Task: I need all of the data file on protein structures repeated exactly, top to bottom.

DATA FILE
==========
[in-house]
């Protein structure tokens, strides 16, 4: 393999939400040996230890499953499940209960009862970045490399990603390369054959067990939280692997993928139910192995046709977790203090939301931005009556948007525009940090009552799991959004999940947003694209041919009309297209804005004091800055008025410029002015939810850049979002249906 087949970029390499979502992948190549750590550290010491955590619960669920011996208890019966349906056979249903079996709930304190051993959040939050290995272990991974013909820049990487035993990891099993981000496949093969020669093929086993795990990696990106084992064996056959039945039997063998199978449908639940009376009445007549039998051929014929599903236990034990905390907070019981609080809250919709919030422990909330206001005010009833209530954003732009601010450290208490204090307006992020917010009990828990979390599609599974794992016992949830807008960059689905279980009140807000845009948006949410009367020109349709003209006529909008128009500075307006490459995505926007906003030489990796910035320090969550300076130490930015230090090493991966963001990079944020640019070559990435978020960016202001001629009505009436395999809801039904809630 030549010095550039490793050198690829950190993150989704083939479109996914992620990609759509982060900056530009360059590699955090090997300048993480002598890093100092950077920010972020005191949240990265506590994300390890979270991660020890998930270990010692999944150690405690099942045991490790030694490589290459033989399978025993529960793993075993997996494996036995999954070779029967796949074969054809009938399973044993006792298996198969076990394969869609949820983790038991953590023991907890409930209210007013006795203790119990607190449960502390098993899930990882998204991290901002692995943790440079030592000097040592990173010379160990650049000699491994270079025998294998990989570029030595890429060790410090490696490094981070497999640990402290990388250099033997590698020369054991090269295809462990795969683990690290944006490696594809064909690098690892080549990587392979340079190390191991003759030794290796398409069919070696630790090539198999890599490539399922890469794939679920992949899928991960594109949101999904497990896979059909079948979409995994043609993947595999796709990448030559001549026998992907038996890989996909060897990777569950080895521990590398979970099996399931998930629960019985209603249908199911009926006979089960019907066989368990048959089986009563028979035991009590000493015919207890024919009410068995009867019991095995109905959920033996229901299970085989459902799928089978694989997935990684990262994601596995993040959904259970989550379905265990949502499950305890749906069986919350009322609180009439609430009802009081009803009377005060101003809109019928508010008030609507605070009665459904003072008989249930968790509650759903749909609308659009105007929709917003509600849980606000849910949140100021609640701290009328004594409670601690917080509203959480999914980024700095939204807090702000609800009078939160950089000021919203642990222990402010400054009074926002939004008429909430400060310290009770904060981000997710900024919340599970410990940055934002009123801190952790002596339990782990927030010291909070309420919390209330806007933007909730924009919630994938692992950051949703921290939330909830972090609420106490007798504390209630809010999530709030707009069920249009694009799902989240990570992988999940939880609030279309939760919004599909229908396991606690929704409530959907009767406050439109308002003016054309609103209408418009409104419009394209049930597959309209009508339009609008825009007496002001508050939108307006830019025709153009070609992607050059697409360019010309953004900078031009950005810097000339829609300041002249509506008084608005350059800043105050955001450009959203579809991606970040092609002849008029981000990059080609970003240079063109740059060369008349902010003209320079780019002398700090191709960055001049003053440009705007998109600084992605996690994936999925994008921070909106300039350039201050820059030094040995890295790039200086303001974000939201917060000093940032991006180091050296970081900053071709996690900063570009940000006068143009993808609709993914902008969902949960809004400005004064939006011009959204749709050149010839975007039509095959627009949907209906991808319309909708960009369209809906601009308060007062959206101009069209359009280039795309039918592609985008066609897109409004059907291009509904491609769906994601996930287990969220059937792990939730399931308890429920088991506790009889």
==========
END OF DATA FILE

[in-house]
């Protein structure tokens, strides 16, 4: 393999939400040996230890499953499940209960009862970045490399990603390369054959067990939280692997993928139910192995046709977790203090939301931005009556948007525009940090009552799991959004999940947003694209041919009309297209804005004091800055008025410029002015939810850049979002249906 087949970029390499979502992948190549750590550290010491955590619960669920011996208890019966349906056979249903079996709930304190051993959040939050290995272990991974013909820049990487035993990891099993981000496949093969020669093929086993795990990696990106084992064996056959039945039997063998199978449908639940009376009445007549039998051929014929599903236990034990905390907070019981609080809250919709919030422990909330206001005010009833209530954003732009601010450290208490204090307006992020917010009990828990979390599609599974794992016992949830807008960059689905279980009140807000845009948006949410009367020109349709003209006529909008128009500075307006490459995505926007906003030489990796910035320090969550300076130490930015230090090493991966963001990079944020640019070559990435978020960016202001001629009505009436395999809801039904809630 030549010095550039490793050198690829950190993150989704083939479109996914992620990609759509982060900056530009360059590699955090090997300048993480002598890093100092950077920010972020005191949240990265506590994300390890979270991660020890998930270990010692999944150690405690099942045991490790030694490589290459033989399978025993529960793993075993997996494996036995999954070779029967796949074969054809009938399973044993006792298996198969076990394969869609949820983790038991953590023991907890409930209210007013006795203790119990607190449960502390098993899930990882998204991290901002692995943790440079030592000097040592990173010379160990650049000699491994270079025998294998990989570029030595890429060790410090490696490094981070497999640990402290990388250099033997590698020369054991090269295809462990795969683990690290944006490696594809064909690098690892080549990587392979340079190390191991003759030794290796398409069919070696630790090539198999890599490539399922890469794939679920992949899928991960594109949101999904497990896979059909079948979409995994043609993947595999796709990448030559001549026998992907038996890989996909060897990777569950080895521990590398979970099996399931998930629960019985209603249908199911009926006979089960019907066989368990048959089986009563028979035991009590000493015919207890024919009410068995009867019991095995109905959920033996229901299970085989459902799928089978694989997935990684990262994601596995993040959904259970989550379905265990949502499950305890749906069986919350009322609180009439609430009802009081009803009377005060101003809109019928508010008030609507605070009665459904003072008989249930968790509650759903749909609308659009105007929709917003509600849980606000849910949140100021609640701290009328004594409670601690917080509203959480999914980024700095939204807090702000609800009078939160950089000021919203642990222990402010400054009074926002939004008429909430400060310290009770904060981000997710900024919340599970410990940055934002009123801190952790002596339990782990927030010291909070309420919390209330806007933007909730924009919630994938692992950051949703921290939330909830972090609420106490007798504390209630809010999530709030707009069920249009694009799902989240990570992988999940939880609030279309939760919004599909229908396991606690929704409530959907009767406050439109308002003016054309609103209408418009409104419009394209049930597959309209009508339009609008825009007496002001508050939108307006830019025709153009070609992607050059697409360019010309953004900078031009950005810097000339829609300041002249509506008084608005350059800043105050955001450009959203579809991606970040092609002849008029981000990059080609970003240079063109740059060369008349902010003209320079780019002398700090191709960055001049003053440009705007998109600084992605996690994936999925994008921070909106300039350039201050820059030094040995890295790039200086303001974000939201917060000093940032991006180091050296970081900053071709996690900063570009940000006068143009993808609709993914902008969902949960809004400005004064939006011009959204749709050149010839975007039509095959627009949907209906991808319309909708960009369209809906601009308060007062959206101009069209359009280039795309039918592609985008066609897109409004059907291009509904491609769906994601996930287990969220059937792990939730399931308890429920088991506790009889």